When a person falls into the water, it’s a normal reaction to take in water out of panic. Even after the person is rescued from the water, the danger is not always over.
If a person has taken in water through his or her mouth, then muscles in their windpipe might become constrained in order to protect the lungs. This is often called “dry drowning” and occurs in an hour or less of the incident. It is rare but does happen. This sometimes occurs in children.
It is very important to be aware if a person slips under water. He or she should be monitored to watch for drowning symptoms. If these symptoms occur, emergency treatment should be sought immediately.
Symptoms include difficulty breathing or speaking; chest pain; coughing; vomiting; irritability or unusual behavior; and low energy or sleepiness after the water incident has occurred.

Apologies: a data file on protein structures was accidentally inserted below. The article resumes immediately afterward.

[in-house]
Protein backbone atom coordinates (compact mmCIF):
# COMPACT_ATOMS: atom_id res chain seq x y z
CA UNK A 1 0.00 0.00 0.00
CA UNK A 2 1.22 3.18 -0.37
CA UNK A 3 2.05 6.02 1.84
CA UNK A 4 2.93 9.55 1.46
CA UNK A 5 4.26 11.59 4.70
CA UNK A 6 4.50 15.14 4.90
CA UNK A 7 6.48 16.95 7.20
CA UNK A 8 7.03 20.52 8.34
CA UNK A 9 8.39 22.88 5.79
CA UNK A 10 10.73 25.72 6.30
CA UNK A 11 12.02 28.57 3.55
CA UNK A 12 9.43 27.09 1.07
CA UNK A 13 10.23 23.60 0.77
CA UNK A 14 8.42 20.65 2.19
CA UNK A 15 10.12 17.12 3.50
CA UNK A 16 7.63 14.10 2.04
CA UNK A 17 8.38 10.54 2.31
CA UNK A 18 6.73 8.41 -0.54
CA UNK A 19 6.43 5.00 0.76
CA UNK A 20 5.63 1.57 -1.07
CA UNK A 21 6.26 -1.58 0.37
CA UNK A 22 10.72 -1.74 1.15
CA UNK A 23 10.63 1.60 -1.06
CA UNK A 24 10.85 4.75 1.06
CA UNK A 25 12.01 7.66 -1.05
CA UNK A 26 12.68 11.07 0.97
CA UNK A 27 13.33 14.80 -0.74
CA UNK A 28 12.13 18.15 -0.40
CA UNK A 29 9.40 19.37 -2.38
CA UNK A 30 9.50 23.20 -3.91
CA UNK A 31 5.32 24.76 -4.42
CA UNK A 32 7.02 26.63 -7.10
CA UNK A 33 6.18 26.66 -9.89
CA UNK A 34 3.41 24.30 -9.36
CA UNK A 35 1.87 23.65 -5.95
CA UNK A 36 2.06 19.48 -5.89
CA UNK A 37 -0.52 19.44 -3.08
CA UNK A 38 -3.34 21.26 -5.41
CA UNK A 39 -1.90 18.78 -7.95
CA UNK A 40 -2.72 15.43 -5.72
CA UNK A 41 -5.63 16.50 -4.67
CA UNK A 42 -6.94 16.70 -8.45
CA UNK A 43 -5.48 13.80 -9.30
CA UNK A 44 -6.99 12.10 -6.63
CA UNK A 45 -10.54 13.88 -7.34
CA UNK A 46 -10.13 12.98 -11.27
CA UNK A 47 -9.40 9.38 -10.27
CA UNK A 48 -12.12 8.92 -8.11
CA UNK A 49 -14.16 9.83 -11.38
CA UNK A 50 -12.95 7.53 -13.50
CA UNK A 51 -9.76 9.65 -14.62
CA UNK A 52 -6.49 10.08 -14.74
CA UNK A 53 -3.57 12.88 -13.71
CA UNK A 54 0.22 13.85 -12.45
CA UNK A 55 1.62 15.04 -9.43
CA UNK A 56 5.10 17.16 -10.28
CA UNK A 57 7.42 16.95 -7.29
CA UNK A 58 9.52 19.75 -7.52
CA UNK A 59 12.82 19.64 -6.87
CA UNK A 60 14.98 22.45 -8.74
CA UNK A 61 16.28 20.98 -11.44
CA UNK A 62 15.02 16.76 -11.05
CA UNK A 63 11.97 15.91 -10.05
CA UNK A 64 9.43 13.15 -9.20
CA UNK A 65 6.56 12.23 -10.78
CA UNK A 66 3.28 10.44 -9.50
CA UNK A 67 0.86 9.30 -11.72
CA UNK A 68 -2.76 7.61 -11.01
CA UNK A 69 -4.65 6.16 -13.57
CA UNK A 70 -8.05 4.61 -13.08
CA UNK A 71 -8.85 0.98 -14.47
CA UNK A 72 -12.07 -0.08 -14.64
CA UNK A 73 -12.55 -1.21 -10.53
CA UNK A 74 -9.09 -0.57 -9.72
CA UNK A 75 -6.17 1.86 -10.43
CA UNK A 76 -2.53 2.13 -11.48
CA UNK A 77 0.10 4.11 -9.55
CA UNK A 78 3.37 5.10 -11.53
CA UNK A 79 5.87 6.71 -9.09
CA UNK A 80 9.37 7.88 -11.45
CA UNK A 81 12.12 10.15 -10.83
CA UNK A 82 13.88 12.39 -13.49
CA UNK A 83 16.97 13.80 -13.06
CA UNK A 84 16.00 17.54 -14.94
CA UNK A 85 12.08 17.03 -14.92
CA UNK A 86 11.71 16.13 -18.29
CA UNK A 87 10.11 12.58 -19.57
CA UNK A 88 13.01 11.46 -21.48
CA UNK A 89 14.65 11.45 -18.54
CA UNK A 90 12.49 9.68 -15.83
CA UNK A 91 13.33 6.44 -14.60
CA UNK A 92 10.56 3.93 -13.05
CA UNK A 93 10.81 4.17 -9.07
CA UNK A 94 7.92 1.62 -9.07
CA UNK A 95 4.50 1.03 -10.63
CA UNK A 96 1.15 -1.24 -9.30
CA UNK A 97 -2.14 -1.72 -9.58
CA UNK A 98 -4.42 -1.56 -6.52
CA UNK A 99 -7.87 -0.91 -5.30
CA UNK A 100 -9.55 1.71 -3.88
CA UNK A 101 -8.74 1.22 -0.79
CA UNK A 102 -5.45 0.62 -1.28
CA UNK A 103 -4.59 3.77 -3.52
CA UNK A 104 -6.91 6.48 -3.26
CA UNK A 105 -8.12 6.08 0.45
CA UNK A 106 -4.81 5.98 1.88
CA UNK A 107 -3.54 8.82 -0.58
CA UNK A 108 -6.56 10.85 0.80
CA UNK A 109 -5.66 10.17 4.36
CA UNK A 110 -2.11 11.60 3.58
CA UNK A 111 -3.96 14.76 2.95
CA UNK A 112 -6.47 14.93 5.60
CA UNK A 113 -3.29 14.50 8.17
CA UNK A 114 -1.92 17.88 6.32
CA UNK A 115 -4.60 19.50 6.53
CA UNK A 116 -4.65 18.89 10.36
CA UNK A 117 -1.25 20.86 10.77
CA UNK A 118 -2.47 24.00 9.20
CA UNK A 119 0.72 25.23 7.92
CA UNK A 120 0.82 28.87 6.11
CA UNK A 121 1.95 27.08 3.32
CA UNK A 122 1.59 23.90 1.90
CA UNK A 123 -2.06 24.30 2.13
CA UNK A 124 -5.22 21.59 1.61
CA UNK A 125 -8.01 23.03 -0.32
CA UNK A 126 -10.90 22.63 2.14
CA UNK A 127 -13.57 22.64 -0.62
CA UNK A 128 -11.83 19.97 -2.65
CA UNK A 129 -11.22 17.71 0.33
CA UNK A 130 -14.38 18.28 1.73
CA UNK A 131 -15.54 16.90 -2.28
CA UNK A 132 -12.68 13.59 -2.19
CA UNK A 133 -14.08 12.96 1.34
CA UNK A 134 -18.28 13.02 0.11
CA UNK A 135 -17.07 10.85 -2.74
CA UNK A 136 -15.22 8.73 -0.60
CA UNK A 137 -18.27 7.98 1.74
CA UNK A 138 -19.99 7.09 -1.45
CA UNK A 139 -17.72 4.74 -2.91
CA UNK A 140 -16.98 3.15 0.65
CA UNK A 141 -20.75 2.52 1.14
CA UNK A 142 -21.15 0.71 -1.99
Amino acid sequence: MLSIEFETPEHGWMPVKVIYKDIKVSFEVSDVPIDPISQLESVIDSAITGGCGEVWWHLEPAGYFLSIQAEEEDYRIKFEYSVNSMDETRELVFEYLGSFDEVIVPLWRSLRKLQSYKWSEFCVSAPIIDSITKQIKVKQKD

Secondary drowning can occur up to 48 hours after the water incident and is caused by water that gathers in the lungs. The lungs fill with water and then causes breathing difficulties later.
Both dry drowning and secondary drowning can be fatal.
If symptoms of either are noticed, immediately dial 911.
For children 2 years old and younger, any water submersion is a serious risk. Even if a child has only been under the water for two minutes or less, they should be taken immediately to an emergency room to be checked.
-Supervise any child who is under 4 and in any form of water, including the bathtub.
-Passengers on any type of boat should wear a life jacket.
-Make sure pool gates are closed at all times.
-Don’t swim or play near the ocean if a lifeguard is not present.
-Take CPR classes to be prepared to respond to emergencies.
-Take swimming lessons so everyone in the family knows how to swim.